It was now Wednesday and Passover would begin in two days or Friday evening. He suspected, as did the Temple authorities, that Jesus was most likely going to make his move and announce he was the Messiah at that time. And he knew that this would cause a catastrophic reaction within Jerusalem and Rome. The movement was completely unprepared to initiate a successful revolt at this time. The whole Jesus movement would implode and the body count would be high. So, he decided to use what he saw as his considerable intellect to develop and put in action a plan that would force Jesus to reveal His secret plan, save their lives, make one last deposit into his saving account and last but not least, no one would know of his involvement. Judas thought he had developed a simple yet fool proof plan that would be a win- win for everyone involved. But in fact, it would cause him to become known as the most infamous traitor in history. Yet, in a counter intuitive way, unleash the most powerful series of events since the creation of mankind.

There was a final incident that took place on the Wednesday evening before Passover that caused Judas to put his plan into action later that night. Jesus was staying in the village of Bethany just a few miles from Jerusalem. He was invited to a supper to be held at the house of Simon who was healed of his leprosy by Jesus. Martha, Mary and their brother Lazareth who had recently been raised from the dead by Jesus were also there and probably helping with food preparation. Before the supper, Mary stood up and began to anoint Jesus’ head and feet with a very expensive perfumed oil. Judas felt He had the responsibility to confront Jesus out of righteous indignation. He saw the anointing act as wrong on three different counts and so he felt obligated to point out the obvious.

First of all, it was against Jewish law for any woman to touch a rabbi in public. This included even his wife and daughter. Second, simple inexpensive olive oil would have been more than good enough to perform this needless gesture towards Jesus. But this woman used a refined oil mixed with nard, a perfume that was extremely expensive and, she used an entire bottle on Jesus. Judas felt this oil would have been better used by selling it to increase his treasury account (John 12:2-6). Third, the woman was by her actions implying that she was worshiping Jesus. For Judas, this had become a mind-numbing idea. Judas could no longer hold back His anger and confronted Jesus on this action that he considered obscene on multiple levels. He was no doubt surprised and publicly embarrassed when Jesus turned on Him and told Him in effect, he should be ashamed of himself for questioning this simple act of kindness. He told Judas that her act that night would be remembered wherever the Gospel was preached (Matthew 26:13). At the same time, Jesus was implying that his hard hearted act of insolence would also be remembered down through the ages. Judas felt he had been publicly mocked by Jesus for saying out loud what some of the other disciples were also thinking (Matthew 26:6-13; John 12:3-8). He was now through following the man Jesus had become. Apparently, the movement was now only about Jesus as God and not a mortal King as was David. And it was obviously no longer about showing respect for Jewish law and tradition. This was the final straw!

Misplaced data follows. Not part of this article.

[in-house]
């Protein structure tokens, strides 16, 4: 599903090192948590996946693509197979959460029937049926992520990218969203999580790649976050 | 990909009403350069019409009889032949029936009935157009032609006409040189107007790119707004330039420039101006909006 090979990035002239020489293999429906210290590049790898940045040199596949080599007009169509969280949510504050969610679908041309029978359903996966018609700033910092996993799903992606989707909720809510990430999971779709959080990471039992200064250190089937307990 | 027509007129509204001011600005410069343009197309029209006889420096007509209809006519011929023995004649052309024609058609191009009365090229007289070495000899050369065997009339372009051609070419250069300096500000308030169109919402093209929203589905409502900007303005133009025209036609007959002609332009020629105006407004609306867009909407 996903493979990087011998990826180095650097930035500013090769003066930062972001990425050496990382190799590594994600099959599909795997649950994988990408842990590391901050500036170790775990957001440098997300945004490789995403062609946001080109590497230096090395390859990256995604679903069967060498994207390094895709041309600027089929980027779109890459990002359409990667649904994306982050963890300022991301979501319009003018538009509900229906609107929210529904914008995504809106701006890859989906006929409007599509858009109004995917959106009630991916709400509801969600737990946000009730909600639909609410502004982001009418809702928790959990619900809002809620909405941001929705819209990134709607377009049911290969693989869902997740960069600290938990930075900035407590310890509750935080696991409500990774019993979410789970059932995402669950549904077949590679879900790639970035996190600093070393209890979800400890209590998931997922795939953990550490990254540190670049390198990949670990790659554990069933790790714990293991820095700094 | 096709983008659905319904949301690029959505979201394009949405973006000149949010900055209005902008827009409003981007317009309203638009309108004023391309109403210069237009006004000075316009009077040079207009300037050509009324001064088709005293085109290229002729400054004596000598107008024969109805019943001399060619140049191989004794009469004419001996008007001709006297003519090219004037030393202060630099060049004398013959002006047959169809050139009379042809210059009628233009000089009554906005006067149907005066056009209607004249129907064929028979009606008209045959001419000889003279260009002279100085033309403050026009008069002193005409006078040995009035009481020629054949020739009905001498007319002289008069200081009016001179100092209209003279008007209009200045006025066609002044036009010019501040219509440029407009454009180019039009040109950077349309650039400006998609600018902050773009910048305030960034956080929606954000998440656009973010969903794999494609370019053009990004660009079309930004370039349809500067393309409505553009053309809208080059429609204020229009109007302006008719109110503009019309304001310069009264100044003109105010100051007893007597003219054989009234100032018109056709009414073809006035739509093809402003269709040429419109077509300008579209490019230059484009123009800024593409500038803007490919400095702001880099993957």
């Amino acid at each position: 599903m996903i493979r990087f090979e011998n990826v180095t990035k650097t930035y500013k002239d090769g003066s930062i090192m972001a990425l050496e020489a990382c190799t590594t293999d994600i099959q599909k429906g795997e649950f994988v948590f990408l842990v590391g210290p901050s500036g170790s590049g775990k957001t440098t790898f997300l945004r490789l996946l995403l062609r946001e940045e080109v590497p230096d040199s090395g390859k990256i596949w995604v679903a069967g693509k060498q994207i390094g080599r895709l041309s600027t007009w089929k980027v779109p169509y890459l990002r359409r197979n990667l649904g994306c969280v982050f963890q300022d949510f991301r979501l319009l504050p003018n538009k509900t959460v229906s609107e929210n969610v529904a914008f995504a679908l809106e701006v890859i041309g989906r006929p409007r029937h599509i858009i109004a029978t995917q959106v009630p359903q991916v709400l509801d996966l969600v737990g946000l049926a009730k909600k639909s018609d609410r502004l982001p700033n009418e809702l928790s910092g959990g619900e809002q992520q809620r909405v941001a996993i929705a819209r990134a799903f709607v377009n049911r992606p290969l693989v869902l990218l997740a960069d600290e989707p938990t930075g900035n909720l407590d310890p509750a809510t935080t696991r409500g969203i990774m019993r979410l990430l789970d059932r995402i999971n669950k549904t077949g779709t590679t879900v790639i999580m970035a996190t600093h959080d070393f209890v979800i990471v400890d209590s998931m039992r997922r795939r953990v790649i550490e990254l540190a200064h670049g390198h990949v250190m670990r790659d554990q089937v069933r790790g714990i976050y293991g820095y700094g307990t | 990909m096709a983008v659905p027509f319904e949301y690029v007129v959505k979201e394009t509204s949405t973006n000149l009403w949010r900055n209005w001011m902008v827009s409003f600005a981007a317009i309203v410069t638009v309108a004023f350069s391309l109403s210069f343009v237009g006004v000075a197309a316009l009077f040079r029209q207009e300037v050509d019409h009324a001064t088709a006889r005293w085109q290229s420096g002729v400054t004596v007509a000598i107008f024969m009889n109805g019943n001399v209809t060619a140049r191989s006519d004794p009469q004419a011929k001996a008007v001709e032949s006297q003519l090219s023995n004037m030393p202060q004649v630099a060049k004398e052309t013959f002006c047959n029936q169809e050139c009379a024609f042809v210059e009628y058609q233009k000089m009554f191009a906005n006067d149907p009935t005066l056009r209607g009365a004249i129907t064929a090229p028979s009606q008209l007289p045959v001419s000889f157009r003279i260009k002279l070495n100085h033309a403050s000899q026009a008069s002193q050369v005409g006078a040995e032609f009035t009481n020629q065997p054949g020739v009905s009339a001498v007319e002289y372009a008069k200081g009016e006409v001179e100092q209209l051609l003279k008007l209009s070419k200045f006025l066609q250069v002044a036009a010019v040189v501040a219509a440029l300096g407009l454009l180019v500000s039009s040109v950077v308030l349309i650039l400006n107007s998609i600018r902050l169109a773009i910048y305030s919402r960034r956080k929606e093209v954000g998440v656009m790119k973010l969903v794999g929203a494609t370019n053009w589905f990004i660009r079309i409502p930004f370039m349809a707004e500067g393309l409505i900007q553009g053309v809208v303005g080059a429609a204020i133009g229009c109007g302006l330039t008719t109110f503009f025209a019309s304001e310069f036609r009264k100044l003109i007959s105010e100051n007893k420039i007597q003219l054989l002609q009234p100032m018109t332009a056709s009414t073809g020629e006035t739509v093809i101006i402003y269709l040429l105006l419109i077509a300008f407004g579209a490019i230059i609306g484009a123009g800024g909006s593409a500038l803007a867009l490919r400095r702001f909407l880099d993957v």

It would be immediately following the Wednesday night meal or more probably early Thursday morning that Judas would meet with the Jewish Priests. He would at that time negotiate what he considered an appropriate finder’s fee for arranging to have Jesus “safely” taken into custody to meet with the High Priest Caiaphas (Mark 14:44; Matthew 26:14-16). Scripture suggest that he had not previously had contact with the Temple until this time. So, the public chastisement Wednesday night by Jesus concerning the anointing must have been the tipping point for Judas. Thus, just as Mary’s act of love and loyalty was recorded on that night, so too was Judas’ act of hate and disloyalty also recorded on that night. Mary anointed Jesus in preparation for His death and burial. Judas’ actions would ensure that Jesus would in fact be killed. Judas thought that Jesus and Caiaphas could come to some amicable solution and defuse this dangerous political and religious quagmire Jesus had gotten Himself and the disciples into. If not, Judas had done what he could and the results were Jesus’ problem. Now Judas only needed to find out when and where Jesus would be alone and away from the Passover crowds on Thursday. Only then could He be peacefully taken into custody and finally forced to answer the question on everybody’s lips ... who did Jesus think He was?